Building coalitions

IFCJ’s Yechiel Eckstein outlines how Evangelical support is a strategic asset for Israel and the Jewish people.

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May 19, 2016 16:35
4 minute read.
Rabbi Yechiel Eckstein

Rabbi Yechiel Eckstein. (photo credit: MARC ISRAEL SELLEM)

For Israel to survive in an environment where it is constantly being attacked, it must be willing to find new friends, says one of the Jewish world’s leading philanthropists.

“Israel is being attacked militarily, it’s under siege in the UN, it’s attacked for its values by Western countries, it’s attacked by the BDS movement [Boycott, Divestment and Sanctions], and anti-Semitism has grown in the past 10 years – and all of these things are on rise,” says Rabbi Yechiel Eckstein, founder and president of the International Fellowship of Christians and Jews. “All of that has isolated Israel and the Jewish people more than ever before.”

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Also, ever since the establishment of the state, Israel was the paramount commitment of Jews of all kinds, with the only notable exception being the anti-Zionist sect Natorei Karta, Eckstein notes. But in a paradigm shift over the last decade and a half, that once unbreakable bond has been loosened.

“It’s not just a sense of isolation. It’s a diminution of the solidarity and support of the Jewish community – the younger generation, an alienation by Reform and Conservative Jews and alienation by Jewish intellectuals on the Left,” he says.

“In many respects, Israel has gotten into this position of being an island.”

Fortunately, says Eckstein, one of the ways in which Israel gets out of this dilemma is through its technology and innovation. But those are only secondary factors. “The bottom line is that Israel needs to build coalitions.”

Even if those coalitions come from unlikely sources.

“Over the past 40 years since I started the first Jewish-Evangelical dialogue, we have seen the emergence of a whole new group of tens of millions of people who stand with Israel,” Eckstein says.

Filling that gap, in came the Evangelical Christians. In the US they make up the core of the Republican Party and number in the hundreds of millions across the world, even in traditionally non-Christian countries such as China and Korea.

By harnessing their support, Eckstein and the IFCJ have brought Israel the Evangelicals’ political clout and their unconditional love and commitment to help Israel and the Jewish people.

But it is their financial support that has been most crucial and most felt in assisting the Jewish people’s most vulnerable and helpless populations in Israel and around the world.

“As the traditional Jewish institutions have been dropping in their income, they’re not able to meet the needs of the Jewish community the way they would have been able to 20 years ago,” Eckstein says.

Via these donations, the outstretched arm of the IFCJ can help Holocaust survivors live out their final years with respect and dignity, assist the elderly and impoverished Jews in the former Soviet Union with basic needs and provide for Israeli citizens in the fight against the rising poverty and the cost of living.

After years of financially supporting traditional aliya organizations, including helping found Nefesh B’Nefesh, the Fellowship began its own aliya program in 2014 for Ukrainian Jews. The initiative has now brought to Israel almost 3,000 people, mostly refugees who lost their homes and jobs in the aftermath of Russia’s annexation of Crimea, and the organization’s almost monthly “Freedom Flights” are always filled.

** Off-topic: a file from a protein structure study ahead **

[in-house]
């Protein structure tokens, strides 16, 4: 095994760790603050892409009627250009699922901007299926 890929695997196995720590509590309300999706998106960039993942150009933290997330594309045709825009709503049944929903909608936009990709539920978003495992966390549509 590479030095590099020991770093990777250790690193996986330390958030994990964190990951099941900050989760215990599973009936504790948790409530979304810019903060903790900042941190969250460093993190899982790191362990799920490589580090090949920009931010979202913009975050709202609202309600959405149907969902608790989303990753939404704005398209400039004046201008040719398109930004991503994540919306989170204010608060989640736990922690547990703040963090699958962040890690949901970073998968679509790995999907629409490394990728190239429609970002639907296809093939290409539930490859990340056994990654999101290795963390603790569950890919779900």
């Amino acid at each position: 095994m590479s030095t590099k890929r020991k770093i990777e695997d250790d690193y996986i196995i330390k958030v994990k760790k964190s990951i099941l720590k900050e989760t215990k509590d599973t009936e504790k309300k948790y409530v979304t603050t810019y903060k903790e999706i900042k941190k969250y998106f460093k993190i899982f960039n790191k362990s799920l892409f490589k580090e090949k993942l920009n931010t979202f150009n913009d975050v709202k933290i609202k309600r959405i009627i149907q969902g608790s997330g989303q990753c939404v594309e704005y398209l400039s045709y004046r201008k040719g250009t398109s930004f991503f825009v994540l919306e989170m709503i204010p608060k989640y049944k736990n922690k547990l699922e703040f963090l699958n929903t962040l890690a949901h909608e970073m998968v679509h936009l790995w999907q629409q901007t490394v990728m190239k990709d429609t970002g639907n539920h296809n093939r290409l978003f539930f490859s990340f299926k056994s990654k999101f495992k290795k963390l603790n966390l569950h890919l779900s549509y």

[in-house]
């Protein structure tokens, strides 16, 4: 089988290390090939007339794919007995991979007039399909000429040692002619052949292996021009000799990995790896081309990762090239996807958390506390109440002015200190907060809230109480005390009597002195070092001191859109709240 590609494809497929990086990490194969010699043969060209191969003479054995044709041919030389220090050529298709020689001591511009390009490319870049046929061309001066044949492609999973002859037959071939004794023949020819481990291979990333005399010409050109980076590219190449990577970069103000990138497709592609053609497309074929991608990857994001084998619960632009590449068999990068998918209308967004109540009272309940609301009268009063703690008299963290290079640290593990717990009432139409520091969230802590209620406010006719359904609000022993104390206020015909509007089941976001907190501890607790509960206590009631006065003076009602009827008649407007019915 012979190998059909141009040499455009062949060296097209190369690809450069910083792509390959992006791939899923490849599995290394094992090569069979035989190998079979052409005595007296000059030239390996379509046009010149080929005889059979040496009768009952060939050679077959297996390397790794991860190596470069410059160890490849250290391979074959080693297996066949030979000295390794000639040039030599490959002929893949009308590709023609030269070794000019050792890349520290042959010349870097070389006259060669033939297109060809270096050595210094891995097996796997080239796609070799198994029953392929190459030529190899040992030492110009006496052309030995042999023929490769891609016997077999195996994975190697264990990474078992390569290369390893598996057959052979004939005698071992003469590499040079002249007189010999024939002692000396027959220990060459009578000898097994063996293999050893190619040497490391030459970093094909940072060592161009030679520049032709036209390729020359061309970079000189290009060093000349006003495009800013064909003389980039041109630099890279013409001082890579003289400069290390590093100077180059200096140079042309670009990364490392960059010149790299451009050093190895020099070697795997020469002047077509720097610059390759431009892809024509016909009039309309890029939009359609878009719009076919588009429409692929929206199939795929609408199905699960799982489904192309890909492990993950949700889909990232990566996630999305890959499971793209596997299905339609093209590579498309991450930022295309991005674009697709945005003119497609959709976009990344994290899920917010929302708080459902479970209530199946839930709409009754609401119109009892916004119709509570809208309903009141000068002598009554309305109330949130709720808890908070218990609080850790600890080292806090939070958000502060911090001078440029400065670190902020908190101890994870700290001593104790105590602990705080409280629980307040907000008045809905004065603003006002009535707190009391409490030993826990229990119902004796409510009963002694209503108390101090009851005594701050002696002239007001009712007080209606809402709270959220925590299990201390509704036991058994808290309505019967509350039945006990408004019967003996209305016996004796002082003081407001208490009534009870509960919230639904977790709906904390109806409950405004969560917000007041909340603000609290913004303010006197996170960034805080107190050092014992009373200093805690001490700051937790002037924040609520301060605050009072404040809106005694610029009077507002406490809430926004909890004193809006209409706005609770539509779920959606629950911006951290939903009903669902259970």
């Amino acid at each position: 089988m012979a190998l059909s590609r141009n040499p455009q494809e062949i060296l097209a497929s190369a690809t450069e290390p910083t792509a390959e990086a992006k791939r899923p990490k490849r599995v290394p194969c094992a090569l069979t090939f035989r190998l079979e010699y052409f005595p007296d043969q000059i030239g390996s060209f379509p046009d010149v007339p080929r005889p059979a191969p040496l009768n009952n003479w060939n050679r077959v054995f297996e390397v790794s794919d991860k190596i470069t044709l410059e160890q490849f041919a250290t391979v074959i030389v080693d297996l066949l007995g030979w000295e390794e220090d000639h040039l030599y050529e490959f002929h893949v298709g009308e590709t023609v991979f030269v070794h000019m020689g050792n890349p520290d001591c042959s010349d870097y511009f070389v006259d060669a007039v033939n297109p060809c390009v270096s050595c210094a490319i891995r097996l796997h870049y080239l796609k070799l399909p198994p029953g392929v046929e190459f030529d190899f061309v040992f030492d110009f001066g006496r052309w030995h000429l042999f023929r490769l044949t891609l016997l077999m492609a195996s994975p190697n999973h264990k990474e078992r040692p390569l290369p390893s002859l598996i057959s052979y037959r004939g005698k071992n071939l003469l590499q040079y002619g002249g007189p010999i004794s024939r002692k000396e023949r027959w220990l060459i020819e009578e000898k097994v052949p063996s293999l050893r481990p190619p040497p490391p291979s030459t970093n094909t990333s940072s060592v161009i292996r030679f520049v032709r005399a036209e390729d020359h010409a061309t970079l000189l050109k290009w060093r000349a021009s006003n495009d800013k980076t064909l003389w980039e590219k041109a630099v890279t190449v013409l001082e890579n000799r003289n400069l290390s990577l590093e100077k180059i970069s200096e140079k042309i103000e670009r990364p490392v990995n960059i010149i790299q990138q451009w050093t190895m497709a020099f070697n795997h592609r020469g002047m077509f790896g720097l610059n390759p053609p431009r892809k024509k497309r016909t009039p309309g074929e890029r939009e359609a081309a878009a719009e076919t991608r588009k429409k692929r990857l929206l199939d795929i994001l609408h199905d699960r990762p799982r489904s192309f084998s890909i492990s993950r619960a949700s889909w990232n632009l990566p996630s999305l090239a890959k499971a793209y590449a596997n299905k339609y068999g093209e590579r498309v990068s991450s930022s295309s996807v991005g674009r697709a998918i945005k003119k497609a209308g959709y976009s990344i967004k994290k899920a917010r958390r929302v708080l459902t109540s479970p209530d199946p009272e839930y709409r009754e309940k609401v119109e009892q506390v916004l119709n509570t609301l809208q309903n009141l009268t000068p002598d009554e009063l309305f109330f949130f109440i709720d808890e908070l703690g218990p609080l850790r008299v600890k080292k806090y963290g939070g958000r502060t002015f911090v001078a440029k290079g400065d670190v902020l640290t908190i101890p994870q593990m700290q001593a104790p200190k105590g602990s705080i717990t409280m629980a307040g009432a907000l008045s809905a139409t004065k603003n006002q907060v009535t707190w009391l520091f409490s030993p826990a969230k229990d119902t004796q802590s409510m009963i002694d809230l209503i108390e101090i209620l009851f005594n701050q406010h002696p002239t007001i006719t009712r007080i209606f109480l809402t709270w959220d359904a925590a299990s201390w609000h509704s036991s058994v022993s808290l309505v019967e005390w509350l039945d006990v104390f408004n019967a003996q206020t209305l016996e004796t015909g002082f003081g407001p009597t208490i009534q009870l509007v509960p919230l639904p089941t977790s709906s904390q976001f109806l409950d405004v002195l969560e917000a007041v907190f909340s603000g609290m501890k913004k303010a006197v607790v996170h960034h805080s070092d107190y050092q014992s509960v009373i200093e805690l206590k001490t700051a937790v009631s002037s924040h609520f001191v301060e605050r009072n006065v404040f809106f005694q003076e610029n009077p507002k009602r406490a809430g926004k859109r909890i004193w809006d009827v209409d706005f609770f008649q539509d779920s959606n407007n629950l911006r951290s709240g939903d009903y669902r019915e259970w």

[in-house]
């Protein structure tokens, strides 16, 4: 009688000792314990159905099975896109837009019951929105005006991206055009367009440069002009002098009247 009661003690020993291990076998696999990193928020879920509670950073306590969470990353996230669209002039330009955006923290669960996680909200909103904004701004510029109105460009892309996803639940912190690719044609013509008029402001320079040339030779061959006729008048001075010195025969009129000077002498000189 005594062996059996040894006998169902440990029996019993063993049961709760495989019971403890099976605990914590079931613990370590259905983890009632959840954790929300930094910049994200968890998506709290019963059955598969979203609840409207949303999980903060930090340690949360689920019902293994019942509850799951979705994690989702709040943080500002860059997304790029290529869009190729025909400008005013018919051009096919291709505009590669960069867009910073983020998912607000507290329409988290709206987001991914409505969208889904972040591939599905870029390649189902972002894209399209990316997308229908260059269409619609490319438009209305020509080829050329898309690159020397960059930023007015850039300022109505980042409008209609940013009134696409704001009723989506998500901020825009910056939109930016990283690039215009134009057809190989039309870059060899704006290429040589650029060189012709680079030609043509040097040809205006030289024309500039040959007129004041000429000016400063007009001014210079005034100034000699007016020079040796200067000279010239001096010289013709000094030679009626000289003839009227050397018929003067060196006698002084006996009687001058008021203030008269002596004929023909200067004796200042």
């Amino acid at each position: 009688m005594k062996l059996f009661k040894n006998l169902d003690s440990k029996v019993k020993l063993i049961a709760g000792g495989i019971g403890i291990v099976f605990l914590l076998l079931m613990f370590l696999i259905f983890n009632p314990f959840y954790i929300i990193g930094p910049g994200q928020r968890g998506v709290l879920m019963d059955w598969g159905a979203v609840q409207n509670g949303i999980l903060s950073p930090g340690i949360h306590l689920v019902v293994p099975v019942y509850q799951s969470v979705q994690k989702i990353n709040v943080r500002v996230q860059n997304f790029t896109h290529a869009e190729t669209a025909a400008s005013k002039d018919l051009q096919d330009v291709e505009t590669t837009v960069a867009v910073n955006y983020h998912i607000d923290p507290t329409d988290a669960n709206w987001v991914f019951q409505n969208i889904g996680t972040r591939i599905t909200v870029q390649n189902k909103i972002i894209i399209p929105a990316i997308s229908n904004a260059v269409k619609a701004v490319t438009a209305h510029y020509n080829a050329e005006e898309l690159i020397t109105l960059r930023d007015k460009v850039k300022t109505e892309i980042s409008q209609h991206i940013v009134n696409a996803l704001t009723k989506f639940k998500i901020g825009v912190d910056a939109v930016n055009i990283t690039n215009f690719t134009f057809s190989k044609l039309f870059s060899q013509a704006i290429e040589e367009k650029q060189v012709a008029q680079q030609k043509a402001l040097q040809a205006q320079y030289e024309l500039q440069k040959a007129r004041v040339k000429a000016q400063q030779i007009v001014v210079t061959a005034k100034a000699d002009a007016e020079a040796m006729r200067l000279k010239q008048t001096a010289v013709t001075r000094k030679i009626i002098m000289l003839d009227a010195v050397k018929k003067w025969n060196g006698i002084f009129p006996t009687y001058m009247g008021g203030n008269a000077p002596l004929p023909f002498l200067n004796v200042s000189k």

The success of the program – which includes helping the immigrants adjust to life in Israel with financial grants and special advisers – was so great that Jewish communities around the world have asked the organization to start other local aliya programs, Eckstein says. The IFCJ is now helping Jews make aliya from South America, France and even an Arab country, among others.

The Fellowship also deals with security. It provides armed protection for hundreds of Chabad Houses around the world, and in response to the rocket attacks from Israel’s neighbors in the past decade, the IFCJ bought or helped renovate more than 5,000 bomb shelters and installed several hospital fortifications to protect the citizens of the Jewish state in times of conflict.

Not only does the State of Israel have one of the greatest friends that it has ever had in its almost 70 years of existence, but the Jewish- Christian dialogue is slowly but surely removing the barriers after two millennia of blood libels, crusades and anti-Semitism. “Today, true Bible-loving Christians are our greatest allies,” Eckstein says.

But even with the Evangelicals’ help, “We can’t do it all, even with $150 million in donor contributions,” he says. Jewish organizations still have a role to play – one that they have abandoned in recent years.

“It’s a shame that at a time when you have the wealthiest Jewish community in the history of the world, you also have a drop in Jewish funding,” he says.

“They’ve lost sight of the ball. The ball isn’t to help the IFCJ become a bigger organization. The ball is helping [Holocaust survivors] with food, medicine, heating fuel and a decent place to live.”

The IFCJ is in the process of launching an initiative to reach out to the Jewish community with an effort to raise major donations – very different from the average $76 donation the organization receives from its Christian donors.

Regardless of how this new project turns out, even as he approaches the age of 65, Eckstein does not plan to let up any time soon.

“Seeing the half of the glass that is not filled and feeling the pain of those people who are enduring that, and knowing if I really push myself, and if we do better work, then we can address these gaps and help them – this is what keeps me going.”

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